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What is online crime?

Online crime can be:

  • Hacking; to steal information or data.
  • Identity theft; when someone steals your identity.
  • Grooming; when someone older makes friends with you for the wrong reasons.
  • Cyber-bullying; when someone uses the internet to send hurtful or upsetting messages to others, constantly follows you on messaging apps, social media or websites to make you feel scared, upset or anxious.

 

The Internet and Social Media

Social media and the internet can be used to learn about new things, create content, stay in touch with your friends or play games. It can be a great tool to share ideas and events.

You probably use the internet everyday on your phone, tablet, laptop or at school on computers.

But sometimes people use the internet to cause harm, bully or hurt people. Have a read of our tips below on how you can make safer choices online and when using social media.

If you have experienced online crime, we’re here to help. We will be able to answer your questions and help support you.

 

10 tips to make safer choices online and on social media:

  1. Think twice: Before posting or sending pictures, think if you would want your parents, friends or future employers to see this. Even if you trust the person you are sending the pictures still think.
  2. Do you know who your online friends really are?: Meeting up with someone you only know online, can be dangerous, even if this is a friend of a friend, as this person is still a stranger. If someone you only know online ever asks you to meet up, for personal information or for photos/videos of you then tell an adult straight away and report them together on www.thinkuknow.co.uk
  3. Use strong passwords: The longer your password is, the more secure it will be. Use a different password for each of your social media, gaming or online accounts.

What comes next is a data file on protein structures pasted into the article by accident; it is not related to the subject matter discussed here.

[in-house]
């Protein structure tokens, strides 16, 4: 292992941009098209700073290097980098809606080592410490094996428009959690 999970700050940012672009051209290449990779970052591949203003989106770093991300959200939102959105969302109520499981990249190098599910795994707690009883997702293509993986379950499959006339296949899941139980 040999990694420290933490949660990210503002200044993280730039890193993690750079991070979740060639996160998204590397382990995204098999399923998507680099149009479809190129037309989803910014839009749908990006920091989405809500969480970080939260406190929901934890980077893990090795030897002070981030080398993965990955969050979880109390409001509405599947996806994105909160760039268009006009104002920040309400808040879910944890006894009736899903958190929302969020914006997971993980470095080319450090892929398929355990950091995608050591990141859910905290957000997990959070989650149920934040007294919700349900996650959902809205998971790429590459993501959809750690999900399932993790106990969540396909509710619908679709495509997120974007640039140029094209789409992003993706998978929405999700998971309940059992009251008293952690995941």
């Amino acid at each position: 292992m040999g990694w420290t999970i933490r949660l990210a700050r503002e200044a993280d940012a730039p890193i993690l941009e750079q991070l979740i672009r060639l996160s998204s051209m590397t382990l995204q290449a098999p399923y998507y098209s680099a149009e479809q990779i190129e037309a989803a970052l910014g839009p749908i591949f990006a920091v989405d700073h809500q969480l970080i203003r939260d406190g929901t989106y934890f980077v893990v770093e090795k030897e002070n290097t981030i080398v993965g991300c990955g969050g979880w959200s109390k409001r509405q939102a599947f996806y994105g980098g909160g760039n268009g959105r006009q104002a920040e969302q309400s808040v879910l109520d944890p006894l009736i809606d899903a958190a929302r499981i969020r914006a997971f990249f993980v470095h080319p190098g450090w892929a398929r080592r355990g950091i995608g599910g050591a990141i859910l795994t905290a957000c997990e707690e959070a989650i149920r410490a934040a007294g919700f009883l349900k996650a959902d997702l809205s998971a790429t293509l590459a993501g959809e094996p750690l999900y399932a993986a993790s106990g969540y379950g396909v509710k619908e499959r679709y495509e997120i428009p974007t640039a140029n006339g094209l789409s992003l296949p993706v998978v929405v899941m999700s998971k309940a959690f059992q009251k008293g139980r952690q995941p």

4. Keep personal information safe: When chatting or posting online don’t give away things like your full name, password or home address. Remember personal information can be seen in images and videos you share too.
  5. Be selective with friend requests: If you don’t know the person, don’t accept their request or respond to their messages. It could be a fake account and someone pretending to be someone they are not.
  6. Know your security settings: All online and social media platforms – Snapchat, Instagram, Facebook etc. – have security settings. Know how you can change these to keep information private, where to report something and how to block someone.
  7. Click links with caution: Social media accounts are regularly hacked. Look out for language or words that do not sound like something your friend would post. Can you trust that the link you’re clicking on from a supposed “friend” doesn’t contain a virus or some sort of spying program? Do not accept something if you are unsure of who the person is or what they’ve sent you.
  8. Do not link your accounts: Many websites and apps give you the option to ‘Log in with Facebook’, rather than creating a separate account. But by doing this, your social network may share all the information it holds about you, including the date and place of your birth, your email address and employment details, along with photos. With just one log-in for different sites, if one site is hacked, then all your accounts can be too.
  9. Anti-Virus software: Staying safe on social media means staying safe online in general. This is where a good anti-virus program comes in handy. Regular sweeps, perhaps daily, will help to keep you a lot safer.
  10. Tell a trusted adult: If something or someone ever makes you feel upset, worried or confused. There are lots of people who will be able to help you like your teachers, parents, carers or contact Childline – 0800 11 11 or www.childline.org.uk

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